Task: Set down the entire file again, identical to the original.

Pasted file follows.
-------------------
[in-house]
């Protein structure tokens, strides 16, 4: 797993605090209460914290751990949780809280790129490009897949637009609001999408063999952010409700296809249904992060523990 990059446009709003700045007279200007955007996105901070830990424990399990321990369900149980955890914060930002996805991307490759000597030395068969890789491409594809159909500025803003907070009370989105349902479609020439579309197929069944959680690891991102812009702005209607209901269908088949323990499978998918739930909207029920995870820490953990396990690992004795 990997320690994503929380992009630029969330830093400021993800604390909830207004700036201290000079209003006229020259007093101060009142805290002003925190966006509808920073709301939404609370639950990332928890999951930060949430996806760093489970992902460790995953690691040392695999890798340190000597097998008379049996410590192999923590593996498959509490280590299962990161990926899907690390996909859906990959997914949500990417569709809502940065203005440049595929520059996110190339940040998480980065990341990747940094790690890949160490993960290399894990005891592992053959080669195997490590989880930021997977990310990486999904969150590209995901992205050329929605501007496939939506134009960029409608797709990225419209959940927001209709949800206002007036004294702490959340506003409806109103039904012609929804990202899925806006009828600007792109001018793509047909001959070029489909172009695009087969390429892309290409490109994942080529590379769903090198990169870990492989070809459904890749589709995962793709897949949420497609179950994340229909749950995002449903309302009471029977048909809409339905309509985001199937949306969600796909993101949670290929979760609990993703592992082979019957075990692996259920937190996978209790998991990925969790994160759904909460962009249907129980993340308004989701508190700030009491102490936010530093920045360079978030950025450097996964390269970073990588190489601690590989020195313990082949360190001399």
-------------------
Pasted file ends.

[in-house]
């Protein structure tokens, strides 16, 4: 797993605090209460914290751990949780809280790129490009897949637009609001999408063999952010409700296809249904992060523990 990059446009709003700045007279200007955007996105901070830990424990399990321990369900149980955890914060930002996805991307490759000597030395068969890789491409594809159909500025803003907070009370989105349902479609020439579309197929069944959680690891991102812009702005209607209901269908088949323990499978998918739930909207029920995870820490953990396990690992004795 990997320690994503929380992009630029969330830093400021993800604390909830207004700036201290000079209003006229020259007093101060009142805290002003925190966006509808920073709301939404609370639950990332928890999951930060949430996806760093489970992902460790995953690691040392695999890798340190000597097998008379049996410590192999923590593996498959509490280590299962990161990926899907690390996909859906990959997914949500990417569709809502940065203005440049595929520059996110190339940040998480980065990341990747940094790690890949160490993960290399894990005891592992053959080669195997490590989880930021997977990310990486999904969150590209995901992205050329929605501007496939939506134009960029409608797709990225419209959940927001209709949800206002007036004294702490959340506003409806109103039904012609929804990202899925806006009828600007792109001018793509047909001959070029489909172009695009087969390429892309290409490109994942080529590379769903090198990169870990492989070809459904890749589709995962793709897949949420497609179950994340229909749950995002449903309302009471029977048909809409339905309509985001199937949306969600796909993101949670290929979760609990993703592992082979019957075990692996259920937190996978209790998991990925969790994160759904909460962009249907129980993340308004989701508190700030009491102490936010530093920045360079978030950025450097996964390269970073990588190489601690590989020195313990082949360190001399």